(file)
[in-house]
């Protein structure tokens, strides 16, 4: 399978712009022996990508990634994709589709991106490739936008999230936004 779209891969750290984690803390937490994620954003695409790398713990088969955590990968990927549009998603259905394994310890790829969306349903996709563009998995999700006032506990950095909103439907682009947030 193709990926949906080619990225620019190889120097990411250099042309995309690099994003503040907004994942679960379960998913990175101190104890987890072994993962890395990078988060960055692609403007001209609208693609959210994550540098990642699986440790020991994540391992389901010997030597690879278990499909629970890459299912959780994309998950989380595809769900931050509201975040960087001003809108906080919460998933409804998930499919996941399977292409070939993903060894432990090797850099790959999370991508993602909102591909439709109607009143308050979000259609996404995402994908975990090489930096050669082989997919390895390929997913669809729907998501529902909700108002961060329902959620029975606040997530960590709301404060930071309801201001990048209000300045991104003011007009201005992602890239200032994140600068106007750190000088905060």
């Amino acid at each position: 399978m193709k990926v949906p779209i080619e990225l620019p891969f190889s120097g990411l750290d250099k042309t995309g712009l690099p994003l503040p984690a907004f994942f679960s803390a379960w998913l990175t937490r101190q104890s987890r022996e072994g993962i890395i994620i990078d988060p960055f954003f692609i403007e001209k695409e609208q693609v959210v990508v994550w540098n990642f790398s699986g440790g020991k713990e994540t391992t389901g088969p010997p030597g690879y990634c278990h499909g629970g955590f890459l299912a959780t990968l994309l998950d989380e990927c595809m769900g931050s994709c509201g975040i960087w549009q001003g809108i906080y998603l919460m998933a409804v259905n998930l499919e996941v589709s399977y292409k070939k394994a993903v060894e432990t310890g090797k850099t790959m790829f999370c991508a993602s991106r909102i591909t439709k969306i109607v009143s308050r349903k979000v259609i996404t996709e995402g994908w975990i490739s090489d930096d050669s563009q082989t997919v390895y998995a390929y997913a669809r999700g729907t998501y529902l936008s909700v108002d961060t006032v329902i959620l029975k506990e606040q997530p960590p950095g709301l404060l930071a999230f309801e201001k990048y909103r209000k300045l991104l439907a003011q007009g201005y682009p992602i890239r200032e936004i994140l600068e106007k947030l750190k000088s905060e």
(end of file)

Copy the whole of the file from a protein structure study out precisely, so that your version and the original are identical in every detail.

[in-house]
């Protein structure tokens, strides 16, 4: 399978712009022996990508990634994709589709991106490739936008999230936004 779209891969750290984690803390937490994620954003695409790398713990088969955590990968990927549009998603259905394994310890790829969306349903996709563009998995999700006032506990950095909103439907682009947030 193709990926949906080619990225620019190889120097990411250099042309995309690099994003503040907004994942679960379960998913990175101190104890987890072994993962890395990078988060960055692609403007001209609208693609959210994550540098990642699986440790020991994540391992389901010997030597690879278990499909629970890459299912959780994309998950989380595809769900931050509201975040960087001003809108906080919460998933409804998930499919996941399977292409070939993903060894432990090797850099790959999370991508993602909102591909439709109607009143308050979000259609996404995402994908975990090489930096050669082989997919390895390929997913669809729907998501529902909700108002961060329902959620029975606040997530960590709301404060930071309801201001990048209000300045991104003011007009201005992602890239200032994140600068106007750190000088905060």
């Amino acid at each position: 399978m193709k990926v949906p779209i080619e990225l620019p891969f190889s120097g990411l750290d250099k042309t995309g712009l690099p994003l503040p984690a907004f994942f679960s803390a379960w998913l990175t937490r101190q104890s987890r022996e072994g993962i890395i994620i990078d988060p960055f954003f692609i403007e001209k695409e609208q693609v959210v990508v994550w540098n990642f790398s699986g440790g020991k713990e994540t391992t389901g088969p010997p030597g690879y990634c278990h499909g629970g955590f890459l299912a959780t990968l994309l998950d989380e990927c595809m769900g931050s994709c509201g975040i960087w549009q001003g809108i906080y998603l919460m998933a409804v259905n998930l499919e996941v589709s399977y292409k070939k394994a993903v060894e432990t310890g090797k850099t790959m790829f999370c991508a993602s991106r909102i591909t439709k969306i109607v009143s308050r349903k979000v259609i996404t996709e995402g994908w975990i490739s090489d930096d050669s563009q082989t997919v390895y998995a390929y997913a669809r999700g729907t998501y529902l936008s909700v108002d961060t006032v329902i959620l029975k506990e606040q997530p960590p950095g709301l404060l930071a999230f309801e201001k990048y909103r209000k300045l991104l439907a003011q007009g201005y682009p992602i890239r200032e936004i994140l600068e106007k947030l750190k000088s905060e």